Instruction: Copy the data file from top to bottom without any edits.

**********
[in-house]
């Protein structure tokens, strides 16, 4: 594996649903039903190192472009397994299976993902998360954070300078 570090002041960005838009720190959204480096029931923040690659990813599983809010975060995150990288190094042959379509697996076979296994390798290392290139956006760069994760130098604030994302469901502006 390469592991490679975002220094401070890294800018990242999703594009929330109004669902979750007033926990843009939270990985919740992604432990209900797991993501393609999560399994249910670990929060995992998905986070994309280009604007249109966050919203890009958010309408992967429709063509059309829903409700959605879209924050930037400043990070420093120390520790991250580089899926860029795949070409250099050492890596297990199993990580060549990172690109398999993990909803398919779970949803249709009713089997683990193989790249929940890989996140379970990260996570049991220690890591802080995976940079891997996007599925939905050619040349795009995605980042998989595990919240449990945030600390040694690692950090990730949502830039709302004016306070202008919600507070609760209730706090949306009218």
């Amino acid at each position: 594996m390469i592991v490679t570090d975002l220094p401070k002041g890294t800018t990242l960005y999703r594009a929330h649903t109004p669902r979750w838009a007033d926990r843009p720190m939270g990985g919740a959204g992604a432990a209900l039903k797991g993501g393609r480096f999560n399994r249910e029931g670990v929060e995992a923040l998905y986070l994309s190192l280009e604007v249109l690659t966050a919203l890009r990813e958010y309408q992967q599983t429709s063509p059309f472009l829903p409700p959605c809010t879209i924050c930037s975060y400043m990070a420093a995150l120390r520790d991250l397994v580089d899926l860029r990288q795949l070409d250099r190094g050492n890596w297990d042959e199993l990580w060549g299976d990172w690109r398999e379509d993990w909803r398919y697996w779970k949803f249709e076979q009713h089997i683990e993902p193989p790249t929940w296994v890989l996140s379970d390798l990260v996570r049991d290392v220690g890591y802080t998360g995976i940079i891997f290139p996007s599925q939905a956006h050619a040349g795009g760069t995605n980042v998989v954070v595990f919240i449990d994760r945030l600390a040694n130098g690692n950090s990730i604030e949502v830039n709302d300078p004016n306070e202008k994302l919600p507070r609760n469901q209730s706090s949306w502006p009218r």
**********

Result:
[in-house]
């Protein structure tokens, strides 16, 4: 594996649903039903190192472009397994299976993902998360954070300078 570090002041960005838009720190959204480096029931923040690659990813599983809010975060995150990288190094042959379509697996076979296994390798290392290139956006760069994760130098604030994302469901502006 390469592991490679975002220094401070890294800018990242999703594009929330109004669902979750007033926990843009939270990985919740992604432990209900797991993501393609999560399994249910670990929060995992998905986070994309280009604007249109966050919203890009958010309408992967429709063509059309829903409700959605879209924050930037400043990070420093120390520790991250580089899926860029795949070409250099050492890596297990199993990580060549990172690109398999993990909803398919779970949803249709009713089997683990193989790249929940890989996140379970990260996570049991220690890591802080995976940079891997996007599925939905050619040349795009995605980042998989595990919240449990945030600390040694690692950090990730949502830039709302004016306070202008919600507070609760209730706090949306009218």
């Amino acid at each position: 594996m390469i592991v490679t570090d975002l220094p401070k002041g890294t800018t990242l960005y999703r594009a929330h649903t109004p669902r979750w838009a007033d926990r843009p720190m939270g990985g919740a959204g992604a432990a209900l039903k797991g993501g393609r480096f999560n399994r249910e029931g670990v929060e995992a923040l998905y986070l994309s190192l280009e604007v249109l690659t966050a919203l890009r990813e958010y309408q992967q599983t429709s063509p059309f472009l829903p409700p959605c809010t879209i924050c930037s975060y400043m990070a420093a995150l120390r520790d991250l397994v580089d899926l860029r990288q795949l070409d250099r190094g050492n890596w297990d042959e199993l990580w060549g299976d990172w690109r398999e379509d993990w909803r398919y697996w779970k949803f249709e076979q009713h089997i683990e993902p193989p790249t929940w296994v890989l996140s379970d390798l990260v996570r049991d290392v220690g890591y802080t998360g995976i940079i891997f290139p996007s599925q939905a956006h050619a040349g795009g760069t995605n980042v998989v954070v595990f919240i449990d994760r945030l600390a040694n130098g690692n950090s990730i604030e949502v830039n709302d300078p004016n306070e202008k994302l919600p507070r609760n469901q209730s706090s949306w502006p009218r």